PRESIDENT'S MESSAGE 2008
A busy time during the historic year was anticipated as members of the KDY ushered in the year 2007. It was essential that across the board we the descendants of the BLACK POOR, the NOVA SCOTIANS, the MAROONS and the LIBERATED SLAVES would bury the hatchet and show a united front in all activities considered appropriate to mark the Bicentenary Celebrations. We gave a practical demonstration to this goal with a party held at the Clewry's Garden, Congo Cross on the 18th February. An enjoyable time was spent. A few days prior to this a representative number among us took part in a special programme. "Thursday Nite Connect" which is a monthly function organized by the Embassy of the United States of America at their premises. Apart from the talk by the President on the topic of the Bicentenary and its significance for the Krios, there was a fifteen minutes musical item of songs in the Krio language with accompaniment by an authentic goombay team.
Dr. Boie Roberts a member gave a brief background history on the MAROONS as a untied ethnic force. I have to put on record the Congeniality of Ambassador Thomas Hull which made a strong impact on us all.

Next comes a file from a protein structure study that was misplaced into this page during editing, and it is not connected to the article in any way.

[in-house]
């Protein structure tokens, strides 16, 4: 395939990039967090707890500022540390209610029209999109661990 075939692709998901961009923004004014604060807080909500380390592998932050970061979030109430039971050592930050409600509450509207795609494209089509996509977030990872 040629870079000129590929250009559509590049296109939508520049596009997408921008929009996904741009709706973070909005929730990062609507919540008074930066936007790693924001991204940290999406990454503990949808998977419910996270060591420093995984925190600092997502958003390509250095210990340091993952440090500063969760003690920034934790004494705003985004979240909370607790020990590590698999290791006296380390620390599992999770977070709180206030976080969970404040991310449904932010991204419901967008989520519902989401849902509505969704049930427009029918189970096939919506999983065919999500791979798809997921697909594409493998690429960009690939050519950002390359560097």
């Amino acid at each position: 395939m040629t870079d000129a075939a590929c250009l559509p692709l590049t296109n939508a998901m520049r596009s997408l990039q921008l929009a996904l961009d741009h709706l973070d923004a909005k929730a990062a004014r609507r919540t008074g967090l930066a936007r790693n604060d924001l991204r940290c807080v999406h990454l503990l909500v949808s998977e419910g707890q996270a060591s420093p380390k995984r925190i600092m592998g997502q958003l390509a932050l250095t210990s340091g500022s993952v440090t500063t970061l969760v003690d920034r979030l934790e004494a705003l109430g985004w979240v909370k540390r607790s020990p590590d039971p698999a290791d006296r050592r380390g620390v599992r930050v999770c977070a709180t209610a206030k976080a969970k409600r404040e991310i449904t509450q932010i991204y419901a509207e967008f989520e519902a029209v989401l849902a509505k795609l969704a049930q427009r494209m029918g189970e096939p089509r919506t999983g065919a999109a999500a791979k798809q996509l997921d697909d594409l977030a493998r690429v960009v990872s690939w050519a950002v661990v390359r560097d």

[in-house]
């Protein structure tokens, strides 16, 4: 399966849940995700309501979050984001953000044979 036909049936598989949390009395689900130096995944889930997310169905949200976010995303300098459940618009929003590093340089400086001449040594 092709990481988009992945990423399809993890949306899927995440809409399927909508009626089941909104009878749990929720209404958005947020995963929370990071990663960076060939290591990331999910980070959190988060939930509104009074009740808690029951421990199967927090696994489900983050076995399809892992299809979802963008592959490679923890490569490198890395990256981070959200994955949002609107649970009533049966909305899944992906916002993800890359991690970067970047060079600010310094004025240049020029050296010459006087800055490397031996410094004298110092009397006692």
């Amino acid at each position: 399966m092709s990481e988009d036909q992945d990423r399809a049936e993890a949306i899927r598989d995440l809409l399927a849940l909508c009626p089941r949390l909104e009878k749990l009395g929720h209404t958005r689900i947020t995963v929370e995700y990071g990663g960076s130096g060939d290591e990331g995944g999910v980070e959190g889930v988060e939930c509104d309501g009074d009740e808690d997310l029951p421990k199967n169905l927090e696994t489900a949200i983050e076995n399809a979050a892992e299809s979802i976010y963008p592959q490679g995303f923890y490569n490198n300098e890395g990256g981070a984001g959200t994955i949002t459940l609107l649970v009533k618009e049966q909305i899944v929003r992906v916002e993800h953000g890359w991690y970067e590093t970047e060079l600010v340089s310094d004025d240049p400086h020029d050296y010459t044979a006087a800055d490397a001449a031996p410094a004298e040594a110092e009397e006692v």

To members of the KDY, the Bicentenary Anniversary Year has also been occasion for very serious retrospective attention to the evils during the four hundred and more years of the slave trade; to the intense cruelty and inhuman treatment suffered by about ten million Africans men, women and children. Their transportation, forcibly at that to the unknown world deprived their homeland of the invaluable benefits; economic, development, visionary and leadership which their later performances in adult and mature years would have given.
The regions of Africa, particularly that the West Coast can justifiably lay blame of their present day underdevelopment at the doors of the perpetrators of this repugnant trade as well as those of the slavers and of the masters who were direct participants in the whole cycle of bestial treatment.